To cenfure works, not men, is the just prerogative of criticifm; and accordingly all perfonal cenfure is here avoided, unlefs where neceffary to illustrate some general propofition. No praise is claimed on that account; becaufe cenfuring with a view merely to find fault, is an entertainment that humanity never relishes. Writers, one should imagine, ought, above all others, to be reserved upon that article, when they lie fo open to retaliation. The author of this treatife, far from being confident of meriting no cenfure, entertains not even the flighteft hope of fuch perfection. Amufement was at firft the fole aim of his inquiries: proceeding from one particular to


another, the fubject grew under his hand; and he was far advanced before the thought ftruck him, that his private meditations might be publicly useful. In public, however, he would not appear in a flovenly drefs; and therefore he pretends not otherwife to apologise for his errors, than by obferving, that, in a new fubject, not lefs nice than extensive, errors are in fome meafure unavoidable. Neither pretends he to justify his tafte in every particular that point must be extremely clear, which admits not variety of opinion; and in fome matters fufceptible of great refinement, time is perhaps the only infallible touchstone of taste : to this he appeals, and to this he chearfully fubmits.

N. B. THE ELEMENTS OF CRITICISM, meaning the whole, is a title too affuming for this work. A number of these elements or principles are here unfolded: but as the author is far from imagining, that he has completed the lift, a more humble title is proper, fuch as may exprefs any undetermined number of parts less than the whole. This he thinks is fignified by the title he has chofen, viz. ELEMENTS OF CRITI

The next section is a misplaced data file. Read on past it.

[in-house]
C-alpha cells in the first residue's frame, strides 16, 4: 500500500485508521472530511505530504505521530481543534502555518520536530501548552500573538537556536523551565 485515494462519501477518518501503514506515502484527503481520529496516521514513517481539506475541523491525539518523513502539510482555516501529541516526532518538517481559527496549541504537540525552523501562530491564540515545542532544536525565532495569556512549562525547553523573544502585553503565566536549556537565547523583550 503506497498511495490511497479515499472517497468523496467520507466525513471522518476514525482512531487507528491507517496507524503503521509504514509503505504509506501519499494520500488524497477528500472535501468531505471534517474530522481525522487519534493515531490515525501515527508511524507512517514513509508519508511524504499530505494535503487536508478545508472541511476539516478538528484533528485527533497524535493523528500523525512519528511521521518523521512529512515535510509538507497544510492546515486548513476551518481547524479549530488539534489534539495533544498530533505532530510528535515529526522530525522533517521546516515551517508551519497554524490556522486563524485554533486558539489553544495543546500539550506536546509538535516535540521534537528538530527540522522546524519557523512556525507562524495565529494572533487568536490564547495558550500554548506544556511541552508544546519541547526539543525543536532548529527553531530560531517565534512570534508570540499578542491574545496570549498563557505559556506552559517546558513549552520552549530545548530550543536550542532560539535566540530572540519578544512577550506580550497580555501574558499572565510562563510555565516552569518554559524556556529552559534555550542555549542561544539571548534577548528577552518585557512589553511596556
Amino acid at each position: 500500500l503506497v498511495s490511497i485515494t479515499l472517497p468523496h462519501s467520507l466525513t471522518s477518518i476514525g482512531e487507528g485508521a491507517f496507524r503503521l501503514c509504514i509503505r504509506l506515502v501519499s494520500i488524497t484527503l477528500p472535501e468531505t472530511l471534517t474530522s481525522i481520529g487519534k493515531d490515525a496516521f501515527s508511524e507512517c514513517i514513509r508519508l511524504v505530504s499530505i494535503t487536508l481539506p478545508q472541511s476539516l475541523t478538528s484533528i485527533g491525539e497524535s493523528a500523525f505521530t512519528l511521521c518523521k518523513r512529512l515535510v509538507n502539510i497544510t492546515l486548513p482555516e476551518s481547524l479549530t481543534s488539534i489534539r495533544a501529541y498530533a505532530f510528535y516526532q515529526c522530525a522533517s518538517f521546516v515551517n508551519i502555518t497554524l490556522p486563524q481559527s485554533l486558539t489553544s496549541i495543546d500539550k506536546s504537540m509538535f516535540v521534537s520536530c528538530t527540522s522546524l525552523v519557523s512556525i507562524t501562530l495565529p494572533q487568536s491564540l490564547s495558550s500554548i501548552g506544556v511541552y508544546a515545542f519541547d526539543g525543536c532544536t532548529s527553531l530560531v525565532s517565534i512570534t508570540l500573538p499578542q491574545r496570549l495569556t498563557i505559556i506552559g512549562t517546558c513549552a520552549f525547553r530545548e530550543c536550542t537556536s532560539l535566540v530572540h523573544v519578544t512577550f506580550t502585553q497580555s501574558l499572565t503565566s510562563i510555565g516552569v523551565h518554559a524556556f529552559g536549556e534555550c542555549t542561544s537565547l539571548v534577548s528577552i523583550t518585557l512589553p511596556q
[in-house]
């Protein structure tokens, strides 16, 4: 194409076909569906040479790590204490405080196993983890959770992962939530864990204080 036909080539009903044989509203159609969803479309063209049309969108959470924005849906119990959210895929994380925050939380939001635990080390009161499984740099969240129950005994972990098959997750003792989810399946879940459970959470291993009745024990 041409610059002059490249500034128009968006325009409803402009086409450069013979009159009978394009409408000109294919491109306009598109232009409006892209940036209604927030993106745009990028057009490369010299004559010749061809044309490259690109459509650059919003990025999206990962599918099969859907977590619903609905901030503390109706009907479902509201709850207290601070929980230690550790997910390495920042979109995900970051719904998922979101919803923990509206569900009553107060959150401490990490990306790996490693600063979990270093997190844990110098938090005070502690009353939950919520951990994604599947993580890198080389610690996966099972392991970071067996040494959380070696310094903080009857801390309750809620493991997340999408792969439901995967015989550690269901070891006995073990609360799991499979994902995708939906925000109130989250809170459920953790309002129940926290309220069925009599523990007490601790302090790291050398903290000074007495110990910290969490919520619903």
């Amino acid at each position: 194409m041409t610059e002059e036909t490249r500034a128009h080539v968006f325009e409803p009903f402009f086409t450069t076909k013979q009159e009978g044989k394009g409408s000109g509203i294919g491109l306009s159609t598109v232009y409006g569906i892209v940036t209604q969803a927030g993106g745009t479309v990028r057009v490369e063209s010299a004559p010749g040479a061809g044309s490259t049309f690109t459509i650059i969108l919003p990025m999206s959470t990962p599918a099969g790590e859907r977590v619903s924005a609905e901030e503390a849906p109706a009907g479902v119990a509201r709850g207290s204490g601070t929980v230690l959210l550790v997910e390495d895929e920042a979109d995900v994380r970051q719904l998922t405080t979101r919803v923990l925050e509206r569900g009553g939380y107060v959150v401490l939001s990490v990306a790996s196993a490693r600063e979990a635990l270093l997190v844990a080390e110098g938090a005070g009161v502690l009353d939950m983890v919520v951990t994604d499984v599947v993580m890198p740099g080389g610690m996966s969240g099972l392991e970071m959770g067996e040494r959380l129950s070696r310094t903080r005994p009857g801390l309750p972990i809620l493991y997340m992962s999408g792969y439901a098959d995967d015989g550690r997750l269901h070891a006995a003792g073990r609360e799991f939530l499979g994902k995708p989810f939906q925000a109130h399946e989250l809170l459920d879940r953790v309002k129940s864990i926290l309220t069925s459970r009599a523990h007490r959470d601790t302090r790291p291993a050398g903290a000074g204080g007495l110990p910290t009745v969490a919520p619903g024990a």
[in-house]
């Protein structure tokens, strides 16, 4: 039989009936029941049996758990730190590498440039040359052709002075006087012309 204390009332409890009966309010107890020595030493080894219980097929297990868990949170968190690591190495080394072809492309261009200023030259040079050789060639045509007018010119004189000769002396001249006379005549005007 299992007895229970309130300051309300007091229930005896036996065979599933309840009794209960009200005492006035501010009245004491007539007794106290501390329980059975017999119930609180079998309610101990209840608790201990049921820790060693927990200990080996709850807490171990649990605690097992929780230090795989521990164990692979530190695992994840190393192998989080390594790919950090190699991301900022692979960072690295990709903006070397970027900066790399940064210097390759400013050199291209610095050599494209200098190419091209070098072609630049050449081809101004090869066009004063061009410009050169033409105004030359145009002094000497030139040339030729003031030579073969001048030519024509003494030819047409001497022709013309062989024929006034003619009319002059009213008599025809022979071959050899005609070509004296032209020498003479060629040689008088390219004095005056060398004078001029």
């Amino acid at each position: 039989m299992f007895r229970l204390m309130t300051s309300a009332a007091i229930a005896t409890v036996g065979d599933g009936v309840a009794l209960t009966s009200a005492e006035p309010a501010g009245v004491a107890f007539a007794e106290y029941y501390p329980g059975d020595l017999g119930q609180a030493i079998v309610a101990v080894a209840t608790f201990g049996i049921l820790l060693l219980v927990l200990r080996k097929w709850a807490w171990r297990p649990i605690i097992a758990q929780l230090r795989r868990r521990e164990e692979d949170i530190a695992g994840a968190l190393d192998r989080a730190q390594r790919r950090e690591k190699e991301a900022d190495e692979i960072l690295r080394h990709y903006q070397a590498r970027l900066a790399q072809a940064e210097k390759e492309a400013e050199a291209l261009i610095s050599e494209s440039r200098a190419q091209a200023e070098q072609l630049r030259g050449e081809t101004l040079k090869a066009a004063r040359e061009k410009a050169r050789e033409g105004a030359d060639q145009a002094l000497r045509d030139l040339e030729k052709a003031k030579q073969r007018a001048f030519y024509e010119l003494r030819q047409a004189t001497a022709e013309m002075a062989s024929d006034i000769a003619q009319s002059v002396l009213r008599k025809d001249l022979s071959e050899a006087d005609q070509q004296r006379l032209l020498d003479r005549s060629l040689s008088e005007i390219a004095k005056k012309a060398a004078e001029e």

MAN while awake is fenfible of a continued train of perceptions and ideas paffing in his mind. It requires no activity on his part to carry on the train: nor can he at will add to the train any idea that has no connection with it *. At

For how fhould this be done? what idea is it that we are to add? If this question can be answered, the idea is already in the mind, and there is no occafion to exert the power. If the queftion cannot be answered, 1 next demand, how it is poffible that a voluntary power can be exerted without any view of an object to exert it upon? We cannot form a conception of such a thing. This argument appears to me fatisfactory: if it need confirmation, I urge experience. Whoever makes a trial will find, that ideas are linked together in the mind, forming a connected chain; and that we have not the command of any idea independent of the chain.